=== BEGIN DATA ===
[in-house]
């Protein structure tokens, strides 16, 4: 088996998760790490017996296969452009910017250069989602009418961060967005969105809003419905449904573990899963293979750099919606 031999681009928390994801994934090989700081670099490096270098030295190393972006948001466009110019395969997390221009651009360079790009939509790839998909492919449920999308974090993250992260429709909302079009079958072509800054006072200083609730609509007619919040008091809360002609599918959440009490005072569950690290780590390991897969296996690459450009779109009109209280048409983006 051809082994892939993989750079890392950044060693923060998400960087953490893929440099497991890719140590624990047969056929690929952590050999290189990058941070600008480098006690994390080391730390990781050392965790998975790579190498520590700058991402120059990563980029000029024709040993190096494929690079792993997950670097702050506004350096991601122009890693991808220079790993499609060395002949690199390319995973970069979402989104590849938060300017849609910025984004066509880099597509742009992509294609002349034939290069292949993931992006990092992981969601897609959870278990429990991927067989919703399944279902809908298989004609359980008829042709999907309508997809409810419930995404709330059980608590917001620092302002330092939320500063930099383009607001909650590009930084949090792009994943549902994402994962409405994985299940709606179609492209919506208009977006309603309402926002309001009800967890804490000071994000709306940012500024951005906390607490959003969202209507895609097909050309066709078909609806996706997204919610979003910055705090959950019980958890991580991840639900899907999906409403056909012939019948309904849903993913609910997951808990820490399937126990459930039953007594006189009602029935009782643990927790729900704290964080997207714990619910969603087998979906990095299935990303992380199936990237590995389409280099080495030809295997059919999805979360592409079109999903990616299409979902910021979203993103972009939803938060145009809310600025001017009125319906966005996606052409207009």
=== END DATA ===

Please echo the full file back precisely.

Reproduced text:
[in-house]
């Protein structure tokens, strides 16, 4: 088996998760790490017996296969452009910017250069989602009418961060967005969105809003419905449904573990899963293979750099919606 031999681009928390994801994934090989700081670099490096270098030295190393972006948001466009110019395969997390221009651009360079790009939509790839998909492919449920999308974090993250992260429709909302079009079958072509800054006072200083609730609509007619919040008091809360002609599918959440009490005072569950690290780590390991897969296996690459450009779109009109209280048409983006 051809082994892939993989750079890392950044060693923060998400960087953490893929440099497991890719140590624990047969056929690929952590050999290189990058941070600008480098006690994390080391730390990781050392965790998975790579190498520590700058991402120059990563980029000029024709040993190096494929690079792993997950670097702050506004350096991601122009890693991808220079790993499609060395002949690199390319995973970069979402989104590849938060300017849609910025984004066509880099597509742009992509294609002349034939290069292949993931992006990092992981969601897609959870278990429990991927067989919703399944279902809908298989004609359980008829042709999907309508997809409810419930995404709330059980608590917001620092302002330092939320500063930099383009607001909650590009930084949090792009994943549902994402994962409405994985299940709606179609492209919506208009977006309603309402926002309001009800967890804490000071994000709306940012500024951005906390607490959003969202209507895609097909050309066709078909609806996706997204919610979003910055705090959950019980958890991580991840639900899907999906409403056909012939019948309904849903993913609910997951808990820490399937126990459930039953007594006189009602029935009782643990927790729900704290964080997207714990619910969603087998979906990095299935990303992380199936990237590995389409280099080495030809295997059919999805979360592409079109999903990616299409979902910021979203993103972009939803938060145009809310600025001017009125319906966005996606052409207009």